Green chemistry saves millions for Intel
By Lee van der Voo, Sustainable Business Oregon
Sustainable Business Oregon
A one-of-a-kind green chemistry formula is helping Intel save millions and creating tiny microprocessors — smaller than 50 nanometers — more effectively than ever.
These miniature microprocessors serve as the brains for today’s personal computers. They are smaller than 50 nanometers, or about 20 times smaller than a typical germ. They are made from more than 10 layers of different materials, which must be selectively removed as they are formed.
Intel first challenged a number of outside chemical companies and academic labs to find a way to remove metal layers in 2004. After a year of research, however, all were unable to do it. But it only took Nabil Mitskawi, a process engineer at Intel’s Hillsboro campus since 1993, three days to demonstrate the feasibility of a green chemistry concept that could work.
Mistkawi was a doctoral student at Portland State University at the time. He continued to refine the idea in the labs at Intel while working closely with the university and the U.S. Department of Energy’s National Energy Technology Laboratory in Albany.
The resulting "wet etching" method was first implemented in 2006 and scaled up in 2007. It is now part of manufacturing for all current generations of Intel microprocessors.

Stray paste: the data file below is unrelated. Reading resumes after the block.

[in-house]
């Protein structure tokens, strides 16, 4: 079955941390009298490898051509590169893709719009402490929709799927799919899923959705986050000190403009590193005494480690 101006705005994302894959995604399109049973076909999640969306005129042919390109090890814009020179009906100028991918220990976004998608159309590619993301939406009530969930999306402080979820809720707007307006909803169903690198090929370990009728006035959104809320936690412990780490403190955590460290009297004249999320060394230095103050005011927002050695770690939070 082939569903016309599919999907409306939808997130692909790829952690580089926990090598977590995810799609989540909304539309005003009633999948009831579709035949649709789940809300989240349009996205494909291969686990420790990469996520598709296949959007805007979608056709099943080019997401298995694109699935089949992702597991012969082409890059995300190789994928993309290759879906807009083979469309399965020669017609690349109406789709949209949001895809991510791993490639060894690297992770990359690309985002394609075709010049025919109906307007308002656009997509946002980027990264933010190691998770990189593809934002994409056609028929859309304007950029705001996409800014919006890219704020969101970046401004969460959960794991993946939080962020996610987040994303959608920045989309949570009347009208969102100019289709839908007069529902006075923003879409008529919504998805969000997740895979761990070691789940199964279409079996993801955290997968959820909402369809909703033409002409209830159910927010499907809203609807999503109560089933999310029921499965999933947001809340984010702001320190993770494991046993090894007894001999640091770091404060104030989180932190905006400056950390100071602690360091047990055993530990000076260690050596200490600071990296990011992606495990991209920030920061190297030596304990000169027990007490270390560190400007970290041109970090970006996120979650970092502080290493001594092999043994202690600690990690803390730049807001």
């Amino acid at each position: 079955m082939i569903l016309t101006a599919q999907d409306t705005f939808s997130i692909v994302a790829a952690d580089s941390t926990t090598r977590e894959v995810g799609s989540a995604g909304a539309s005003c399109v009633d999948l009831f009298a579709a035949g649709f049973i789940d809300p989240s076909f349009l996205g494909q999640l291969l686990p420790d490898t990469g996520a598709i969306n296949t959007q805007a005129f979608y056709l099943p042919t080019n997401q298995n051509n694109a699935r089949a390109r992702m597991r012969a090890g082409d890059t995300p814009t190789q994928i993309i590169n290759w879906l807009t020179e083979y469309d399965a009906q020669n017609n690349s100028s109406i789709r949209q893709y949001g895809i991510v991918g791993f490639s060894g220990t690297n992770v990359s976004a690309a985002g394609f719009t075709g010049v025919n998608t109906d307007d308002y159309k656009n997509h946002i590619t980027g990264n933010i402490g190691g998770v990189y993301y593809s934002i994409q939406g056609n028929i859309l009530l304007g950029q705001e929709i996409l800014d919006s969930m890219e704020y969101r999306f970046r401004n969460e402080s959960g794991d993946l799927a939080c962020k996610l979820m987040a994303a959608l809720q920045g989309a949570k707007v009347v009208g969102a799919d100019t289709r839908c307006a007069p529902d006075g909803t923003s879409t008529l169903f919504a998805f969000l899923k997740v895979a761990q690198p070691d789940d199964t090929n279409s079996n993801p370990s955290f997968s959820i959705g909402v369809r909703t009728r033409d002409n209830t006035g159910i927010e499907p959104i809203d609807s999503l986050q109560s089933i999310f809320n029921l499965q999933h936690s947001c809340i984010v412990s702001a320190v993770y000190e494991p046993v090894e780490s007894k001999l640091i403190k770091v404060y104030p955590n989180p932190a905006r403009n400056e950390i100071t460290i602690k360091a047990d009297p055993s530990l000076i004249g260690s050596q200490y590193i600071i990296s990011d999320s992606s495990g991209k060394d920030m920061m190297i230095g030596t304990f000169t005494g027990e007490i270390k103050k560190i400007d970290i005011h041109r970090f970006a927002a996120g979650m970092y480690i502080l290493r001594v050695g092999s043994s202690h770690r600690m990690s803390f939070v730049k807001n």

"Our ability to make this formulation in house saved Intel a significant amount of money," said Mistkawi. "Additionally, the fact that it's environmentally friendly provides further considerable savings, since disposal and waste management costs do not apply to this chemistry."
Mistkawi’s concoction is 98 percent water and contains no more fluoride than toothpaste. It dissolves certain metals while preserving essential wiring components and insulators in processing chips, yet the process is cleaner and more effective than typical chemical polishing. The green formula replaced the use of toxic solvents in some of the wet etching processes used to manufacture microprocessors. It is also fast — complete in two minutes.
Lee van der Voo, lvdvoo*at*gmail.com, is a freelance writer for Sustainable Business Oregon.
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